The U.S. war on drugs has failed

Published 7:00 am Wednesday, June 14, 2017

By Daniel Wise

In 1971 President “I Am Not a Crook” Nixon declared war on drugs. He proclaimed “America’s public enemy number one in the United States is drug abuse. In order to fight and defeat this enemy, it is necessary to wage a new, all-out offensive.”

It is fiscally and morally irresponsible to continue a “war” that has proved to be ineffective. The reason that so many politicians from both parties still seek to perpetuate the drug war is tied to lobbying.

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When law enforcement can practice things like Civil Asset forfeiture without a warrant or even substantial evidence, then they will benefit from such laws. Many of my really close friends are in Law enforcement, and most of them share my view. Private prisons also benefit from this failed drug war.

Since the launch of mandatory minimum sentencing in the 1980’s our prison population has more than quadrupled. The United States of America has the highest prison rate in the world. Mississippi locks up more per capita than China or Russia.

Who else does this war benefit?

Have you heard of the Sackler family? They own a little legal prescription drug called Oxycontin. Forbes Magazine says they are worth $15 billion.

Here is an interesting fact, in 2015 76,000 Americans died from prescription drug overdoses.

Did you know that in states with legal medical marijuana painkiller deaths have dropped by 25%?  Fewer prescriptions for pain pills in states with legalization is bad news for big pharma and they are fighting against it hard.

Go look into the campaign finance reports of your congressmen and representatives, national and state level and see how many get checks from big pharma. In Mississippi, it is almost everyone I have researched. I am talking big money here…look into it.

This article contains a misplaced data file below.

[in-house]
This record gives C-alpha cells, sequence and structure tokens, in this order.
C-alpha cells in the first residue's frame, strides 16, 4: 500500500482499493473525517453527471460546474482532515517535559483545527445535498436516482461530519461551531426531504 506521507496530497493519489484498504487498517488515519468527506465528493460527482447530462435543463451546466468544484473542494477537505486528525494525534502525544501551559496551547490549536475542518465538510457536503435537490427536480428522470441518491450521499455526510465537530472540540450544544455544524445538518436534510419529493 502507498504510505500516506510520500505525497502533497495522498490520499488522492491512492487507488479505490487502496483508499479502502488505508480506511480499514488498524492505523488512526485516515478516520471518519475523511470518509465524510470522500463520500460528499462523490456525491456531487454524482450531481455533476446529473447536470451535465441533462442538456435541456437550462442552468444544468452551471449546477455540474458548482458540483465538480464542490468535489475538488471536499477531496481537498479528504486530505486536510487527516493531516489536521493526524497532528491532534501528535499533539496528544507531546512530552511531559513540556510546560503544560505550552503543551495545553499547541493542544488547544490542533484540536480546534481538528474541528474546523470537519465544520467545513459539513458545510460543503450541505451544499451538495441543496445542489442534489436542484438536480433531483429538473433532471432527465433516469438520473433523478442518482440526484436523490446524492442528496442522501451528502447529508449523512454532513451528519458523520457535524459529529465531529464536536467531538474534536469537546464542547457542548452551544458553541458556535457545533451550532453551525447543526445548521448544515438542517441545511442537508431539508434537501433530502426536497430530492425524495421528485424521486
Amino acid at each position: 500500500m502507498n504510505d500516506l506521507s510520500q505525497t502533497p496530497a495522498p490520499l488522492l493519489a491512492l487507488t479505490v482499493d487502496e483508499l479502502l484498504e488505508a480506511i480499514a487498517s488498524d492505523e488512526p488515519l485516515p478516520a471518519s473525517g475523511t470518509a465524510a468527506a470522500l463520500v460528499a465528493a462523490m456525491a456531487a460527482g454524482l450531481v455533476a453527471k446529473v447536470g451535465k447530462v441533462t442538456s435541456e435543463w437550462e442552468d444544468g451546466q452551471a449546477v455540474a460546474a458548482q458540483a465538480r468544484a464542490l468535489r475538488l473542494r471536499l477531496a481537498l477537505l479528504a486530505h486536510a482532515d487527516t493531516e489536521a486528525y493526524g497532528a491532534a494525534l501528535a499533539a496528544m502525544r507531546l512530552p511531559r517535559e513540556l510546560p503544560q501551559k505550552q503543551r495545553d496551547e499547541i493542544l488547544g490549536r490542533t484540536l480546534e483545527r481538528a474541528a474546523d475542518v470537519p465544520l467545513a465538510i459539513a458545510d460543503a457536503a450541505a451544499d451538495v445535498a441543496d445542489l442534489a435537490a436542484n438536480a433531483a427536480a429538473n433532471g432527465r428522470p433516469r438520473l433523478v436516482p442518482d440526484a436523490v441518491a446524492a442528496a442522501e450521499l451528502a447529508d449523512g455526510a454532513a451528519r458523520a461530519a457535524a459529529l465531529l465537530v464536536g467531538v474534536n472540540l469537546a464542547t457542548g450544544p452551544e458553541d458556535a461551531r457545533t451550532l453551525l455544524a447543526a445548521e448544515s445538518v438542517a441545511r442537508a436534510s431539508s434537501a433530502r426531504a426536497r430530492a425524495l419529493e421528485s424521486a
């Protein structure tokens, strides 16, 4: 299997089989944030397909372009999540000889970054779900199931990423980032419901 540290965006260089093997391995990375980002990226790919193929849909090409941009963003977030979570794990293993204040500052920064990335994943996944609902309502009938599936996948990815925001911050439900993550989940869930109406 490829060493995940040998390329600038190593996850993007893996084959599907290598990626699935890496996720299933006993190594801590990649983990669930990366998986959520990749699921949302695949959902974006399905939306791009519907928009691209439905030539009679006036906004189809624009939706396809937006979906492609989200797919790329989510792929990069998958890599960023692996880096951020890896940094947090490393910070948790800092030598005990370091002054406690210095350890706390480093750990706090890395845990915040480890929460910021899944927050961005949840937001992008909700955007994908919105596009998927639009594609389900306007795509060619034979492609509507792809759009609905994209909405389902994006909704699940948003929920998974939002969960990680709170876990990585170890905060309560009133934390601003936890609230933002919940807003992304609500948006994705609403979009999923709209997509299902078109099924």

How do we win an unwinnable war?

The most successful thing that has been done to hurt the rich drug lords of Mexico and south America in the last few years has been the movement to legalize marijuana in some states. 

While I do believe that this still falls under the 10th Amendment, meaning it is the people’s decision, the question must be asked…how it is that marijuana is treated with such disdain yet there have been ZERO cases of overdose while the W.H.O. reports that Tobacco kills almost 6 Million people and alcohol kills 2.5 Million annually.

As an economist, I oppose barriers to the free market. As a Libertarian, I believe the government has no right to tell us what we can and cannot put into our bodies.

As a small businessman from a family of farmers I want to see industrial hemp as an option for our state economy.

As a compassionate human who has watched several friends die from cancer (or the chemo and other treatments) I want our citizens to have access to all medicines, not just those big pharma decides make the most profit.

As a decent human being I want everyone to know just how much influence lobbying and big corporate money have on even our local and state elected leaders.